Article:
UK Politics

Local elections: Nick Clegg launches Lib Dem campaign

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Media captionNick Clegg: "We're having to take difficult and controversial decisions"

Nick Clegg has launched the Liberal Democrats' English local elections campaign, which he admitted will be "tough" for his party.

He said the Lib Dems were "delivering for ordinary people", citing increases in the tax threshold and state pension.

But he acknowledged they were also "doing controversial things" in government to tackle the UK's deficit.

In last year's local elections the party lost control of nine of their 19 councils and 778 councillors.

Local authority ballots take place in England , Scotland and Wales on 3 May.

In the 2011 local elections in England , the Lib Dems gained only 30 council seats. The result prompted calls for some senior Lib Dems in local government for Mr Clegg to quit.

This year they are defending fewer councils - mostly in the south of England.

'Controversial things'

Mr Clegg said: "I think it is right that the council elections this year will be tough for us because the last time we fought these seats was four years ago in a completely different political context.

"We're now in government doing difficult things, controversial things, because we're having to rescue the economy from the mess we inherited from Labour."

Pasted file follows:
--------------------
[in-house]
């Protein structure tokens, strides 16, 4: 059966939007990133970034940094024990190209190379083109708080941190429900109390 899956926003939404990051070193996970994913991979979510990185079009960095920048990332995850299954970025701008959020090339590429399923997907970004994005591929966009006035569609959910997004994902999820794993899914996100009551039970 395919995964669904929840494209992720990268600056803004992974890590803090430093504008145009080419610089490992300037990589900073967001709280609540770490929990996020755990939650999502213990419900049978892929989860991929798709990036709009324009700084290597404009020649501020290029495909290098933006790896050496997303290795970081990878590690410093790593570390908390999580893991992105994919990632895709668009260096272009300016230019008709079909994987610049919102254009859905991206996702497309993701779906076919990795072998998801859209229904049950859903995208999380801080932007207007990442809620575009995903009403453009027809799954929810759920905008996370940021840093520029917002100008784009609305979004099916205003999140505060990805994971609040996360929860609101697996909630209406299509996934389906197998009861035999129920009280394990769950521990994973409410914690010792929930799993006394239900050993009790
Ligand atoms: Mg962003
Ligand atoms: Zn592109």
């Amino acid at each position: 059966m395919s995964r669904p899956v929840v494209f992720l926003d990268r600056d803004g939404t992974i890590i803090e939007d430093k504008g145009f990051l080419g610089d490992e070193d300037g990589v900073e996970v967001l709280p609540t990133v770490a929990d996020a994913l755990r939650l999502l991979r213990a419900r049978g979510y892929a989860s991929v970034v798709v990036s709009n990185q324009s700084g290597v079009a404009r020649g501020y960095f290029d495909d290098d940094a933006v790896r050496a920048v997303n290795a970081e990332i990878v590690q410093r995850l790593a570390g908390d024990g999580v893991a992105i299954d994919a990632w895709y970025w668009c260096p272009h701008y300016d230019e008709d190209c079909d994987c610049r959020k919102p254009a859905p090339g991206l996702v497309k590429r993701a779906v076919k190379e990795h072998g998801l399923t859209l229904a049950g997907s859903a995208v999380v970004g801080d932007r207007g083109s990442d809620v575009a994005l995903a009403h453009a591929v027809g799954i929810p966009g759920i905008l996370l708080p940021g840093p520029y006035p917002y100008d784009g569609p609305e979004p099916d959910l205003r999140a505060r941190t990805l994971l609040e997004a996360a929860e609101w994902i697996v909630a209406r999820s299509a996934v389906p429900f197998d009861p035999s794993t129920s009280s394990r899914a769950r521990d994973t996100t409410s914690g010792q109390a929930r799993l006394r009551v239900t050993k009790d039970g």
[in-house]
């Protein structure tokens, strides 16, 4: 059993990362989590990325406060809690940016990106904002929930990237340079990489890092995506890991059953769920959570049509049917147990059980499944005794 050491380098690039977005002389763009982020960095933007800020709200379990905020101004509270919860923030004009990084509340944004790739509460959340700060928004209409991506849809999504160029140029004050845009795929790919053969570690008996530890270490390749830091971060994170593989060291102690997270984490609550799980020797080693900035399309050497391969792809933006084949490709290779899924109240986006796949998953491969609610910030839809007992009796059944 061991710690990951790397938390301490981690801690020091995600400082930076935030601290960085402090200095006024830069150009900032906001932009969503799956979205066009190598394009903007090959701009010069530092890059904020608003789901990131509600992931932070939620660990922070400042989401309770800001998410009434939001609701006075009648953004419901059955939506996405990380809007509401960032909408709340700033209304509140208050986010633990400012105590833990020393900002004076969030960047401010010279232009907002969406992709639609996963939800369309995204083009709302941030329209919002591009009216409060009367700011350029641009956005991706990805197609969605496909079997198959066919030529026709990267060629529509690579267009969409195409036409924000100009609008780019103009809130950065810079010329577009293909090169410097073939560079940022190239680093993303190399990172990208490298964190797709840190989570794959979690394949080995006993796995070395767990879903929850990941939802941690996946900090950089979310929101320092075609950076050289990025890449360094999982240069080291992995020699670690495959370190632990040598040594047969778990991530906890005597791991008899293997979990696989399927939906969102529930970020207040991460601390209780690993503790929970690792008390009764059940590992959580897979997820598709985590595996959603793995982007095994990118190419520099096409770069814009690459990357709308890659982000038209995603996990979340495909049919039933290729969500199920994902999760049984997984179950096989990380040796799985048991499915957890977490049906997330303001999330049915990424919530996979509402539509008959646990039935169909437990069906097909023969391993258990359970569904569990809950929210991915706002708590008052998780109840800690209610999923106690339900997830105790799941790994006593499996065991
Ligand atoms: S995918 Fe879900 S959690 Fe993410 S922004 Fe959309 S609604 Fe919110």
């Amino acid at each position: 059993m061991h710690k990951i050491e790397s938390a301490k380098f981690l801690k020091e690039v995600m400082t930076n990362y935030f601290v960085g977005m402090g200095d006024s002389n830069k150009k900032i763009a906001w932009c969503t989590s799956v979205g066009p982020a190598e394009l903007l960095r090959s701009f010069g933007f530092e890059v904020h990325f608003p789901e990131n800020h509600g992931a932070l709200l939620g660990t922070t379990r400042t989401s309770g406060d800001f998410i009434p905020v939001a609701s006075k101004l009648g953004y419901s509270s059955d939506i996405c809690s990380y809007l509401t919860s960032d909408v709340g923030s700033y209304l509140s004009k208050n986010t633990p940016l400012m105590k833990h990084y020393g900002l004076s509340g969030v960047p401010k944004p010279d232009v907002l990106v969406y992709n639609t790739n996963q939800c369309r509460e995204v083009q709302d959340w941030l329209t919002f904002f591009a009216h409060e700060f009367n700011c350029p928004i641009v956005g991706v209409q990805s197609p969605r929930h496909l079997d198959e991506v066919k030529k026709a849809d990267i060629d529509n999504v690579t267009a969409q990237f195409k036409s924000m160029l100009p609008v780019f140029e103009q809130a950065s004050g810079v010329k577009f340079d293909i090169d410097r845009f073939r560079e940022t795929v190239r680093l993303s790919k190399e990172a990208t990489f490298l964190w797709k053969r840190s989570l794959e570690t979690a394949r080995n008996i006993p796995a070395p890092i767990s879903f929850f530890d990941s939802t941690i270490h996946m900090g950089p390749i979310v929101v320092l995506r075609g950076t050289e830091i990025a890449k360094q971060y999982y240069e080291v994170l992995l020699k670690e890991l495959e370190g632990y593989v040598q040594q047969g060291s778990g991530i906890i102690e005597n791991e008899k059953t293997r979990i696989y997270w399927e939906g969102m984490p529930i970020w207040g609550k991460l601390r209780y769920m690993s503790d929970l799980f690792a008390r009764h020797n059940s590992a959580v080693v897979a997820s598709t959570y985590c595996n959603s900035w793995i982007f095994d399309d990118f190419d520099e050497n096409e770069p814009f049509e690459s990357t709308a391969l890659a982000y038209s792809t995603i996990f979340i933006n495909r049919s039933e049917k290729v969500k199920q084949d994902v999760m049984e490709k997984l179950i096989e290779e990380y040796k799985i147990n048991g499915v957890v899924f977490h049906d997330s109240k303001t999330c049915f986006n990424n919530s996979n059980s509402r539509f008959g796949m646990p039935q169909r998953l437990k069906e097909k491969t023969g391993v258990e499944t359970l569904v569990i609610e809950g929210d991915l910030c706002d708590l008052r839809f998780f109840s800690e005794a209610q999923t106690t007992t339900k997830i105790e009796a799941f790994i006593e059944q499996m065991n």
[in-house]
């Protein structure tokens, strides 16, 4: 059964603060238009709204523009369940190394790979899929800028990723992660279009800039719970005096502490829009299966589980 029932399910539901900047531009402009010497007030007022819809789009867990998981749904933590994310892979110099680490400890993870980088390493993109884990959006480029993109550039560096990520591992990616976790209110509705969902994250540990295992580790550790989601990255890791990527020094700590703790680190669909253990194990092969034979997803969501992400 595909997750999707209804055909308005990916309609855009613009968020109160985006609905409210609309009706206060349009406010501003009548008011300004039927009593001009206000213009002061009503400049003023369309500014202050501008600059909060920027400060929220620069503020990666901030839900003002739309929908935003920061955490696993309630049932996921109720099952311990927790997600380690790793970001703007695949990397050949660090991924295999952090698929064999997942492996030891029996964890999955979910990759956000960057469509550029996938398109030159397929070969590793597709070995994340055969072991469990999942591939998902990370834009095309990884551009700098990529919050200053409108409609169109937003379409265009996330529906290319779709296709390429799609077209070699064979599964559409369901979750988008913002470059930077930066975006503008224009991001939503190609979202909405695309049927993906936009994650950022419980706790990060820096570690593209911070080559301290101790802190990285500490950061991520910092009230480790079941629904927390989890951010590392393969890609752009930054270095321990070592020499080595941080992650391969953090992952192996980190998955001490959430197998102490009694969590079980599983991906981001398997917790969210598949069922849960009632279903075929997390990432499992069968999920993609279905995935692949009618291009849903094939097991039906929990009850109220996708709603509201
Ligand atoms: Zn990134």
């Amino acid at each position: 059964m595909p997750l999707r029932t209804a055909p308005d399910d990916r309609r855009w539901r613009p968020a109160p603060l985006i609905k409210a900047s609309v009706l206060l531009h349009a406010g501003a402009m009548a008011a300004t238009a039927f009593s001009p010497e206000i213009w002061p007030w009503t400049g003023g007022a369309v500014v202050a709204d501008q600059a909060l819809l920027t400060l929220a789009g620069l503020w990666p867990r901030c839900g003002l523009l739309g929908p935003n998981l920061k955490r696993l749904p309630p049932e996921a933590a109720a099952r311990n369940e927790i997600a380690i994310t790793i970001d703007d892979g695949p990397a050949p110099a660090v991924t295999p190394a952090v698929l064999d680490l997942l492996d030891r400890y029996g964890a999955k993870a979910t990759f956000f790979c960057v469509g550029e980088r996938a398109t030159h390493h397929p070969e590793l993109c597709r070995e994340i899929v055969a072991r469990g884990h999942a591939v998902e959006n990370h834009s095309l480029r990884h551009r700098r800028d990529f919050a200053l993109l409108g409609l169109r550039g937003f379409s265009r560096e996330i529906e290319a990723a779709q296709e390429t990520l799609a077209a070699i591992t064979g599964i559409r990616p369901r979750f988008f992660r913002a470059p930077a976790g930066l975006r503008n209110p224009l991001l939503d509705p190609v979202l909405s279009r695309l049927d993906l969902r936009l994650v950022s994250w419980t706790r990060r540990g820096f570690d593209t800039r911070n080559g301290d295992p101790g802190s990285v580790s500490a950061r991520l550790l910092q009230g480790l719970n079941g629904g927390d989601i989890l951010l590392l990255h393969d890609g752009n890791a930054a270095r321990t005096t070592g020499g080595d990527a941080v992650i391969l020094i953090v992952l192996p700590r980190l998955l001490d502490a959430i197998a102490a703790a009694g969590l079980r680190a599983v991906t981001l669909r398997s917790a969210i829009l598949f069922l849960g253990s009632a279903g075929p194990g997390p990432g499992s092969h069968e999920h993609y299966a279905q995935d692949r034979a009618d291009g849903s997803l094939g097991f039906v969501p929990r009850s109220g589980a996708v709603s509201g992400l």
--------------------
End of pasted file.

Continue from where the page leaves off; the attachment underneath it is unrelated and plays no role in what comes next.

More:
But he said it was the time to be proud of being a Lib Dem, pointing to the rise in the amount of money people can earn before they start paying tax and the Pupil Premium - extra money for schools to help the most disadvantaged children.

Both policies were contained in the Lib Dem manifesto and subsequently adopted by the coalition.

He also championed "the biggest ever cash rise in the state pension of £5.30 a week" that will come in shortly - although critics point to the chancellor's decision to freeze age-related tax allowances for the over 65s, and scrap them altogether for those turning 65 next year.

At local level, Mr Clegg said Lib Dem-led councils were freezing council tax and trying to protect services from cuts.

He said his party was different from Labour and the Conservatives - who were "not represented at all in any meaningful way" across the south and north of England respectively.

"We are still at local council level a strong force to be reckoned with north, south, east and west, and that's something I'm very proud of.

"We stand for the whole country not just parts of it."

Labour leader Ed Miliband launched his party's English local elections campaign on Monday, accusing the coalition parties of "betraying Middle Britain" and arguing Labour had "different values".

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